Brazil Dilma Rousseff impeachment: Lower house debate begins
Brazil's lower house of parliament has begun a debate ahead of a vote on Sunday on the impeachment of President Dilma Rousseff.
Opposition MPs chanted "Dilma Out" as the session got under way.
Brazil's Supreme Court rejected a government injunction against the vote.
Ms Rousseff is accused of manipulating government accounts ahead of her re-election in 2014. She denies the charges and accuses opponents of plotting a "coup".
Her supporters say the issue is not valid grounds for impeachment.
Ms Rousseff has vowed to fight to "the last minute" despite the desertion of three allied parties ahead of Sunday's vote, which begins at about 14:00 (17:00 GMT).
Brazilian media predict a close vote, with two polls putting the number of those in favour of impeachment at 342 - the crucial two-thirds needed to send the motion to the upper house, the Senate.
If the Senate endorses the move, Ms Rousseff will be suspended for up to 180 days whilst an impeachment trial is held.
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Brazilian Attorney-General Jose Eduardo Cardozo took the floor to warn against voting to impeach the president, calling the process a "violent act with no parallel against democracy".
"History will never forgive those who broke with democracy," Mr Cardozo said.
But one of the MPs spearheading the petition to dismiss the president, Miguel Reale Junior, said Ms Rousseff deserved to go because "she was extremely irresponsible and knocked out the country".
He said the president's actions had led to Brazil's difficult economic situation.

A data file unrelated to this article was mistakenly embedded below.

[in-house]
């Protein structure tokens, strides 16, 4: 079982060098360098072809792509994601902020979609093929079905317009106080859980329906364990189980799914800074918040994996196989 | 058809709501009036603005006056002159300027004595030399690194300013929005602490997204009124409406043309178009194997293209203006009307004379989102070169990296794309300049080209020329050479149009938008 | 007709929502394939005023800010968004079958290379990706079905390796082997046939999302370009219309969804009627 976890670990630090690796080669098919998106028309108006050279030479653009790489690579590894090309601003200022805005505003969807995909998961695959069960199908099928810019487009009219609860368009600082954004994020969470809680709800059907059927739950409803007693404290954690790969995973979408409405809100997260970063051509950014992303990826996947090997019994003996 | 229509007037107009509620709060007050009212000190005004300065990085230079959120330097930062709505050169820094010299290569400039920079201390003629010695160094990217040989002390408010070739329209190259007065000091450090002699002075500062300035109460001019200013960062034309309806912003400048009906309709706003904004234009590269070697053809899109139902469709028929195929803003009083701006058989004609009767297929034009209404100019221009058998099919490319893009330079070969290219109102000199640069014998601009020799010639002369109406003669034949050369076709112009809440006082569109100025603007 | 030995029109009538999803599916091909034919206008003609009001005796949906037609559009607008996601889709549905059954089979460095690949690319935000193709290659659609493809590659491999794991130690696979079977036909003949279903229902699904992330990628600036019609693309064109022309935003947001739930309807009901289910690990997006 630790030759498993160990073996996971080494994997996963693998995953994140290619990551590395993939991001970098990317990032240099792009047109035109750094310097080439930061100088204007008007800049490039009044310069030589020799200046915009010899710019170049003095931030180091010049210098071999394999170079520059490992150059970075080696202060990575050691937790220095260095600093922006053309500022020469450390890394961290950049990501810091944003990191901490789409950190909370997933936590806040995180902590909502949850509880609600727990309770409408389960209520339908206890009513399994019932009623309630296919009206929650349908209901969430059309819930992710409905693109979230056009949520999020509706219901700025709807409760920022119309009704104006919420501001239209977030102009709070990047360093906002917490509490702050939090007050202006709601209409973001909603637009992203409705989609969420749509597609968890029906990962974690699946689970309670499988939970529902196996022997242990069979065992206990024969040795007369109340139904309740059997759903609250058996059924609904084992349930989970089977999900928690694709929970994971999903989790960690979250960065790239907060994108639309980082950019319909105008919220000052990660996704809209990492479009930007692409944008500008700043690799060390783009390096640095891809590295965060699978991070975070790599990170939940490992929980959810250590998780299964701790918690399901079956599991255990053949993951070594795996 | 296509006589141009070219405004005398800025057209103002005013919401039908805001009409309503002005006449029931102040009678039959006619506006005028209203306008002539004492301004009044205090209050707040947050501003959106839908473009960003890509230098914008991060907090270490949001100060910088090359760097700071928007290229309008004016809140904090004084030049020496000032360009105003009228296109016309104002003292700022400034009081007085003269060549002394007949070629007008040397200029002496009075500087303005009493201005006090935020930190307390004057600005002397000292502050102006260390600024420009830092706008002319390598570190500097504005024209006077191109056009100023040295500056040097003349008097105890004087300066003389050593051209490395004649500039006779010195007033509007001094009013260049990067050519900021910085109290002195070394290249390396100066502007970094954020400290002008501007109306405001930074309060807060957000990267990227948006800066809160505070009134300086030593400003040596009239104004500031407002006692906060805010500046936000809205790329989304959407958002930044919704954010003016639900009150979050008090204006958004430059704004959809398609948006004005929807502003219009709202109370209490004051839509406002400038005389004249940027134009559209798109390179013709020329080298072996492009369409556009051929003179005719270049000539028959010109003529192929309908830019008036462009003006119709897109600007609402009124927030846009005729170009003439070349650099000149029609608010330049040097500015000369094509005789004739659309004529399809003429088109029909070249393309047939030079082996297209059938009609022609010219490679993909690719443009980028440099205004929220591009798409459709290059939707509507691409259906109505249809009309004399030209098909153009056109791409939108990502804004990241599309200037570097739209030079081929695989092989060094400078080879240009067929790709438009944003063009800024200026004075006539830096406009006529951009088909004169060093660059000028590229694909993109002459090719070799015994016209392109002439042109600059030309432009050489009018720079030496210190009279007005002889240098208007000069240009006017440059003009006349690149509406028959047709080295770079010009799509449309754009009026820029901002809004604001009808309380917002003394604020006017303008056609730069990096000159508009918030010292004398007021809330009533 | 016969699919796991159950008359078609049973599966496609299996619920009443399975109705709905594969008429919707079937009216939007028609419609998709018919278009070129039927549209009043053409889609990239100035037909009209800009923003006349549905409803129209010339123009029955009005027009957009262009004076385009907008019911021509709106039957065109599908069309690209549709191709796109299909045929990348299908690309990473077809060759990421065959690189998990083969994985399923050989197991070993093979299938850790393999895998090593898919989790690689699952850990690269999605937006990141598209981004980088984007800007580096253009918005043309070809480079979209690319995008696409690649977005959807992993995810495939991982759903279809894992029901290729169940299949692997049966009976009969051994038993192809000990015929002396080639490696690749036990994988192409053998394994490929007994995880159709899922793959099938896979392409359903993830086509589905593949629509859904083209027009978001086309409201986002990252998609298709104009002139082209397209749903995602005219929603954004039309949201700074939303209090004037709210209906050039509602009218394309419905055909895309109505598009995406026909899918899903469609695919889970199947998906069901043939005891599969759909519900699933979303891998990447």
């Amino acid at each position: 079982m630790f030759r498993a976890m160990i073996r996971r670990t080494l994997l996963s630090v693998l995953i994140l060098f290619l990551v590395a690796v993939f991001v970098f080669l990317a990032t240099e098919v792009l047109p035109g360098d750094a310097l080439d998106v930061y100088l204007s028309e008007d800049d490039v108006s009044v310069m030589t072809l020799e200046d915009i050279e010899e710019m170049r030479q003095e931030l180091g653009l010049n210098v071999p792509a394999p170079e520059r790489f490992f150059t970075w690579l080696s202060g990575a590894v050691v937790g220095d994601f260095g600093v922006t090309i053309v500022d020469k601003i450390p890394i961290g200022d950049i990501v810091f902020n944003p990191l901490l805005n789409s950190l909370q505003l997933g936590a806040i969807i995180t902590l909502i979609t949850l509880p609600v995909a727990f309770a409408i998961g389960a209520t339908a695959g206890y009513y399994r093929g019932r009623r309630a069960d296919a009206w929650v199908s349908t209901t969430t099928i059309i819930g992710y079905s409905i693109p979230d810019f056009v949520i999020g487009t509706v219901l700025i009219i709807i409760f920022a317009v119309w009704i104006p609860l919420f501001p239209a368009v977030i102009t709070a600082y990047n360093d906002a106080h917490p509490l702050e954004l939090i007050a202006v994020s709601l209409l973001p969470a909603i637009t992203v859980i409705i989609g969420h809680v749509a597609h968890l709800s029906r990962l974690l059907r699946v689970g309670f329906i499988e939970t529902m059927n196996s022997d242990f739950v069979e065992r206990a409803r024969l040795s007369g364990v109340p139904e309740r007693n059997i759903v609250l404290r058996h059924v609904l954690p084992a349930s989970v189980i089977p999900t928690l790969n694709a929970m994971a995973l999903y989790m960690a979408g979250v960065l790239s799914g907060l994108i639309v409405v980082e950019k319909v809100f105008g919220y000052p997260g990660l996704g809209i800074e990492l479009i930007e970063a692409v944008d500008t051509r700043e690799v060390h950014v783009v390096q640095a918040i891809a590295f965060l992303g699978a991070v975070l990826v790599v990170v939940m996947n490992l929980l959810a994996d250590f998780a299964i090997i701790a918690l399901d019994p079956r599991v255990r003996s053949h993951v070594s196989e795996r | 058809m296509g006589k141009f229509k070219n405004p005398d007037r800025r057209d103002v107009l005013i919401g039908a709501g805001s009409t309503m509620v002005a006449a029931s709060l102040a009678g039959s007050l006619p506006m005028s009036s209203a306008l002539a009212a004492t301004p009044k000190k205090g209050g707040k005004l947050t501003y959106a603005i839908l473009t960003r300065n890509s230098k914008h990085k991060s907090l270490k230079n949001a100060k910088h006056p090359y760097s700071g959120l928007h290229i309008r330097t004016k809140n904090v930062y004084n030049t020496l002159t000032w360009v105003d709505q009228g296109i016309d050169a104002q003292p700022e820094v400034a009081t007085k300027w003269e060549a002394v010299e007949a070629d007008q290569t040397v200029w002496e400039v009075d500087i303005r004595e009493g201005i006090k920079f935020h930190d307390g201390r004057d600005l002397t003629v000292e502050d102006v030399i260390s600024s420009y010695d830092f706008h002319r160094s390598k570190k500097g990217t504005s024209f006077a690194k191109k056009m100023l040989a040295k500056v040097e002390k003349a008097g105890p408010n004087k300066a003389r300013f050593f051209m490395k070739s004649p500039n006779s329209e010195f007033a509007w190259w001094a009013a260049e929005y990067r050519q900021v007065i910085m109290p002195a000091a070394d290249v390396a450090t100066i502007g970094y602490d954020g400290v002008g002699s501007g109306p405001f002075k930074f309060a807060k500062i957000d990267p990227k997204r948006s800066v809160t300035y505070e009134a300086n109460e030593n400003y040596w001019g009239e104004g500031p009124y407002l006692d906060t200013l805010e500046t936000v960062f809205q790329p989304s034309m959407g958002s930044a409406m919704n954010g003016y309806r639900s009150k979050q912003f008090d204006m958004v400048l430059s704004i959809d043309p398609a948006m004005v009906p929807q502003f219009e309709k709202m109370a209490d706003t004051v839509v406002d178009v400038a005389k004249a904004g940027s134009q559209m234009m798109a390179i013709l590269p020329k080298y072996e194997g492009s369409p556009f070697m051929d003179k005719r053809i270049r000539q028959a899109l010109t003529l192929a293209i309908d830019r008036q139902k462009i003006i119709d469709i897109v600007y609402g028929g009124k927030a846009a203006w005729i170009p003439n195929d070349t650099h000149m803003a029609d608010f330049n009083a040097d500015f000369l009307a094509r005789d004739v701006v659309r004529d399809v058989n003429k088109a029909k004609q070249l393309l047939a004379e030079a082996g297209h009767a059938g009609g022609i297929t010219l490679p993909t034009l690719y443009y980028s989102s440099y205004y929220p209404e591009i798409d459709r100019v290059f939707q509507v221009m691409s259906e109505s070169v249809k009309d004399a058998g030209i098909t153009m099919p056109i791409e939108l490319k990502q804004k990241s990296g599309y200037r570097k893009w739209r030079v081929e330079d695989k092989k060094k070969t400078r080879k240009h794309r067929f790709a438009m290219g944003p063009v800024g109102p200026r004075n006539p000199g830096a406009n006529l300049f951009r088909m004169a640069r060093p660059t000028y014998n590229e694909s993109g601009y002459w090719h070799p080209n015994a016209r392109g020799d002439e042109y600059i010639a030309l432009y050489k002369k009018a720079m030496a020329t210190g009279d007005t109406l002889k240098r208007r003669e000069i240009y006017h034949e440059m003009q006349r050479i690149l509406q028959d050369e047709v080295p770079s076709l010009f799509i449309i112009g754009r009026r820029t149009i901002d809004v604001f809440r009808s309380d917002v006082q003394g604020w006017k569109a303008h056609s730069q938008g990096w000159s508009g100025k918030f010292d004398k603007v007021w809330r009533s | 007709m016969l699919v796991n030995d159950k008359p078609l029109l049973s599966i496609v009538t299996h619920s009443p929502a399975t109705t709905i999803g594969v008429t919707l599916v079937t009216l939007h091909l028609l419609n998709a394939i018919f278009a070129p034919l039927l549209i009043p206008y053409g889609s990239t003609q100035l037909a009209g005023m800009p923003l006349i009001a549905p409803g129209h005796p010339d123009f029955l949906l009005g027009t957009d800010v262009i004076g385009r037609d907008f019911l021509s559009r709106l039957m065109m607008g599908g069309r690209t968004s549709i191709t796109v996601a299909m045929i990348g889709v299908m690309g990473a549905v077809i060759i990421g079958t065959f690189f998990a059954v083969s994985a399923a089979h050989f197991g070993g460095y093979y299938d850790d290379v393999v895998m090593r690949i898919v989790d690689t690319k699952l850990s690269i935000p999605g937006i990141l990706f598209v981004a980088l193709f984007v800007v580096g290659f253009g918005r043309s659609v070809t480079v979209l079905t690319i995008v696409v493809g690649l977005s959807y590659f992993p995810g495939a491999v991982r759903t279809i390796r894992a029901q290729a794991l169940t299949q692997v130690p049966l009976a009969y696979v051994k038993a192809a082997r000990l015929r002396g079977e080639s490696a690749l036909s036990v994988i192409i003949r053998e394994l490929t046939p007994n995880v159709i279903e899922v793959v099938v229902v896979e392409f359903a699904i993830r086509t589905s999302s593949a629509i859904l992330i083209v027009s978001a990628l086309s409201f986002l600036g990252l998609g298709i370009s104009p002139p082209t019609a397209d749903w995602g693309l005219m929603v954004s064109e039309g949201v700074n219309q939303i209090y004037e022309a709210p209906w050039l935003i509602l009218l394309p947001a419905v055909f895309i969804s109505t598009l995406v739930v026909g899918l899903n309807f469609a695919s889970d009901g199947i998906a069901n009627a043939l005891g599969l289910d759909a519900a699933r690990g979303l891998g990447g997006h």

"Are you going to tell me that isn't a crime?", he added.
The Supreme Court made its decision in an extraordinary session, with seven of 10 justices voting to reject the motion even before the Supreme Court session had finished.
On Tuesday, Ms Rousseff seemed to suggest that her Vice-President, Michel Temer, was one of the ringleaders of a "coup" attempt against her.
She said a widely distributed audio message of Mr Temer appearing to accept replacing her as president was evidence of the conspiracy. However, she did not identify him by name.
Brazil is "living in strange times", she said, "times of a coup, of farce and betrayal".
While President Rousseff's opponents say the impeachment is supported by most Brazilians, the president's supporters have labelled it a flagrant power grab by her political enemies.
If the president and Mr Temer were both suspended from office, the next in line to assume the presidency would be lower house speaker Eduardo Cunha.
However, he is facing money-laundering and other charges.
What happens next?
Lower house vote: An impeachment vote is expected in the lower house on Sunday. A two-thirds majority is required for it to go forward to the Senate.
Senate vote on trial: If Ms Rousseff case is sent to the Senate, a simple majority is enough to suspend her for up to 180 days while she is put on trial. Vice-President Michel Temer would step in during this period.
Impeachment vote: For Ms Rousseff to be removed from office permanently, two-thirds of the Senate would have to vote in favour. Mr Temer would remain president for an interim period should this happen.